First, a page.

Over at the Velódromo Martin E. Cochise, the Colombians really cleaned up on the track bike finals, winning 95% of the overall medals. This was especially pleasing to world champion cyclist Martin E. Cochise, who just so happened to be sitting two seats away from me during the finals. There was a moment of tenseness, when it seemed one of the cyclists might break his world record time trial from 1970, but the 67-year old saw his legacy remain intact. For being the best known figure in Colombian cycling, he was a very outgoing, yet humble character, continuing to sign autographs and encourage “the wave” inside the Velódromo.
The last event, the ‘Americana,’ paired 7 teams of two bikers for 140 rotations around the Velodromo. The most exciting part of this event is how each team grabs and “slingshots” their teammate around the curves, attempting to score every 20 laps. After 100 laps, the positioning for the last scoring lap got a bit fierce, with Argentina, Ecuador, Venezuela and Colombia all within grasp of the Gold. As the Argentine cyclist crossed the finish line in first place, he turned to taunt the Colombian cyclist behind him with a closed fist. This didn’t sit well with the crowd, or the Colombian cyclists, who exchanged unpleasantries with the Argentine while still riding around. I (regrettably) made the decision to yell BOLUDO! (jerk) at the pompous jerk. As the quarreling trio came by our side, some of the younger Colombians in the stands picked up on my Argentine-centric insult and started a BO-LU-DO! chant.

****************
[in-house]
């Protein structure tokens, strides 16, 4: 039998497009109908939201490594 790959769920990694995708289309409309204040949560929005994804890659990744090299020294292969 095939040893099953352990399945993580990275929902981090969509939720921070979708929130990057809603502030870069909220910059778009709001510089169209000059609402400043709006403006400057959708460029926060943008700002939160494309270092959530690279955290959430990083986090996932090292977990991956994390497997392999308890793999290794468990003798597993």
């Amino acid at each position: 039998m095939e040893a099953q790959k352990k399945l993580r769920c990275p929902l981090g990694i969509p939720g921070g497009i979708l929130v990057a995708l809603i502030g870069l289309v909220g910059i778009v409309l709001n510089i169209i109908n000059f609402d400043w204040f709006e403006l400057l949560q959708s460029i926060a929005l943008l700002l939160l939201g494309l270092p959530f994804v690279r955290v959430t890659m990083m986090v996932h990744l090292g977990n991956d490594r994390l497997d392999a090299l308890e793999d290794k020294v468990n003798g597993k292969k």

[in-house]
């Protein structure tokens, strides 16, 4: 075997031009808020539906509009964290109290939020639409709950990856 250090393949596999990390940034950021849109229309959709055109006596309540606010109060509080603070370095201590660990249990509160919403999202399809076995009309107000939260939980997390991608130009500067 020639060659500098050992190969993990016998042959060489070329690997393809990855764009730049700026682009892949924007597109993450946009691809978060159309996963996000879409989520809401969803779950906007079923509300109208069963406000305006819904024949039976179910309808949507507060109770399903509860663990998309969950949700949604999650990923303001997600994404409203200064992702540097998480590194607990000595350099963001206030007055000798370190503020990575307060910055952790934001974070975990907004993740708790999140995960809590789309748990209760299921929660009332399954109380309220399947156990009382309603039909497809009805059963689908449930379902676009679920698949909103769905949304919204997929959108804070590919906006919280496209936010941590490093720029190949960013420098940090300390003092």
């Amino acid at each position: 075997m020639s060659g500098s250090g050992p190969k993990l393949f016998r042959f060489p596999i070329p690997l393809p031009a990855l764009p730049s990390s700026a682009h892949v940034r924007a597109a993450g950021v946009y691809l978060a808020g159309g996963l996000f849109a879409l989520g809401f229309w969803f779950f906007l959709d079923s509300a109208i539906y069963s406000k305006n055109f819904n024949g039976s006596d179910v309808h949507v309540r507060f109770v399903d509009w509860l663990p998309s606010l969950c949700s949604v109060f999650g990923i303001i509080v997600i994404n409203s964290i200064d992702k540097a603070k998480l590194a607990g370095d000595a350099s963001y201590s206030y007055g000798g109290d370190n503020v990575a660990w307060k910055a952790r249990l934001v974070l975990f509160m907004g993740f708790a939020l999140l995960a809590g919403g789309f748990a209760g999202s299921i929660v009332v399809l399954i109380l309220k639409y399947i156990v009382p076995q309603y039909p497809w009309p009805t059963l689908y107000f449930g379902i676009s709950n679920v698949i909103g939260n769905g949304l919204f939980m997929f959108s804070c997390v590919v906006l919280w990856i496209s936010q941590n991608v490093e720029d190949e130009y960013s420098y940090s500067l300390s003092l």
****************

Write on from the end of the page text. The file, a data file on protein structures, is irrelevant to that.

Hold on, let me find my soapbox. While I hate the stereotype that Argentines are arrogant, self-absorbed, wannabe-Europeans who could care less about the rest of South America, this is more or less how they are viewed in Colombia and throughout the continent. Having lived some months in Argentina, I’ll gladly stick my neck out for all my coworkers, friends and acquaintances whom have shown me what great people they are. But ¡Carajo! You guys have to learn something about Public Diplomacy! I was in Argentina when World Cup soccer coach Diego Maradona made the infamous “keep on sucking” comment that bounced around worldwide sports networks, making all Argentines look like arrogant jerks. To have more athletes reinforcing this stereotype is just terrible. Some advice for any Argentine athletes (or travelers) outside of Argentina: If you don’t want to be a BOLUDO in the eyes of other countries, please, just leave the attitude and “boludez” at home. Take it from a gringo who managed to the humility to befriend a cycling legend from Colombia without bringing up Lance Armstrong once.